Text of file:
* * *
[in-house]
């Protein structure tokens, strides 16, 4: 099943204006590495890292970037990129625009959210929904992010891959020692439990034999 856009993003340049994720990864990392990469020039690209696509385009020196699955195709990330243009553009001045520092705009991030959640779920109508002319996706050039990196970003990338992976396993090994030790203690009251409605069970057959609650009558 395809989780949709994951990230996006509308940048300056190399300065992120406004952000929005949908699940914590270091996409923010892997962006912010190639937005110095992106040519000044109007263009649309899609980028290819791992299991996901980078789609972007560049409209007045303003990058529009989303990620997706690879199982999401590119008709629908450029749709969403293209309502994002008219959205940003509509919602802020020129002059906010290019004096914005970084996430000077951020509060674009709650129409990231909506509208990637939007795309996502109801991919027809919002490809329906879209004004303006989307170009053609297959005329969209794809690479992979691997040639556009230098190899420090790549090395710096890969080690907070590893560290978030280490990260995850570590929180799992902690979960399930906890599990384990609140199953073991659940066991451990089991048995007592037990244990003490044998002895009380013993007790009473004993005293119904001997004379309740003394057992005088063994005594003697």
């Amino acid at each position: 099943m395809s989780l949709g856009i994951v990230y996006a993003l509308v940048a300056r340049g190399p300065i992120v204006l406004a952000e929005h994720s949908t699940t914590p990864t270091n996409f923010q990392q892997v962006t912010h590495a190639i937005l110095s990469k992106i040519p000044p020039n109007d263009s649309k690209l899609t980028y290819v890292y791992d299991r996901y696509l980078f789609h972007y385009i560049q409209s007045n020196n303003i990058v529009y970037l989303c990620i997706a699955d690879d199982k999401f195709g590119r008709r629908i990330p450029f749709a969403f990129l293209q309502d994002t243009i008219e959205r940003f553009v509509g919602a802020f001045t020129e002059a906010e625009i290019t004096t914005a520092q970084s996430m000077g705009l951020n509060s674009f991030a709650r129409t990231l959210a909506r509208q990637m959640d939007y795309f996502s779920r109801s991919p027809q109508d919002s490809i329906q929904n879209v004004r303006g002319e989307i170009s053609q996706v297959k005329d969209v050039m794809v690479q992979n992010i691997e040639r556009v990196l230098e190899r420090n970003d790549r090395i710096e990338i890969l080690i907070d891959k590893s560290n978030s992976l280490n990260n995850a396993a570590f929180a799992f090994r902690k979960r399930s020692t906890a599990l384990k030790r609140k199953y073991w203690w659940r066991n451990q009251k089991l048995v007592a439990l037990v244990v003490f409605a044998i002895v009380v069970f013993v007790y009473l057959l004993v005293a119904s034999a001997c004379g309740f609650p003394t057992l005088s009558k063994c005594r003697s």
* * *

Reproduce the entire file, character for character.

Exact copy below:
[in-house]
């Protein structure tokens, strides 16, 4: 099943204006590495890292970037990129625009959210929904992010891959020692439990034999 856009993003340049994720990864990392990469020039690209696509385009020196699955195709990330243009553009001045520092705009991030959640779920109508002319996706050039990196970003990338992976396993090994030790203690009251409605069970057959609650009558 395809989780949709994951990230996006509308940048300056190399300065992120406004952000929005949908699940914590270091996409923010892997962006912010190639937005110095992106040519000044109007263009649309899609980028290819791992299991996901980078789609972007560049409209007045303003990058529009989303990620997706690879199982999401590119008709629908450029749709969403293209309502994002008219959205940003509509919602802020020129002059906010290019004096914005970084996430000077951020509060674009709650129409990231909506509208990637939007795309996502109801991919027809919002490809329906879209004004303006989307170009053609297959005329969209794809690479992979691997040639556009230098190899420090790549090395710096890969080690907070590893560290978030280490990260995850570590929180799992902690979960399930906890599990384990609140199953073991659940066991451990089991048995007592037990244990003490044998002895009380013993007790009473004993005293119904001997004379309740003394057992005088063994005594003697």
């Amino acid at each position: 099943m395809s989780l949709g856009i994951v990230y996006a993003l509308v940048a300056r340049g190399p300065i992120v204006l406004a952000e929005h994720s949908t699940t914590p990864t270091n996409f923010q990392q892997v962006t912010h590495a190639i937005l110095s990469k992106i040519p000044p020039n109007d263009s649309k690209l899609t980028y290819v890292y791992d299991r996901y696509l980078f789609h972007y385009i560049q409209s007045n020196n303003i990058v529009y970037l989303c990620i997706a699955d690879d199982k999401f195709g590119r008709r629908i990330p450029f749709a969403f990129l293209q309502d994002t243009i008219e959205r940003f553009v509509g919602a802020f001045t020129e002059a906010e625009i290019t004096t914005a520092q970084s996430m000077g705009l951020n509060s674009f991030a709650r129409t990231l959210a909506r509208q990637m959640d939007y795309f996502s779920r109801s991919p027809q109508d919002s490809i329906q929904n879209v004004r303006g002319e989307i170009s053609q996706v297959k005329d969209v050039m794809v690479q992979n992010i691997e040639r556009v990196l230098e190899r420090n970003d790549r090395i710096e990338i890969l080690i907070d891959k590893s560290n978030s992976l280490n990260n995850a396993a570590f929180a799992f090994r902690k979960r399930s020692t906890a599990l384990k030790r609140k199953y073991w203690w659940r066991n451990q009251k089991l048995v007592a439990l037990v244990v003490f409605a044998i002895v009380v069970f013993v007790y009473l057959l004993v005293a119904s034999a001997c004379g309740f609650p003394t057992l005088s009558k063994c005594r003697s």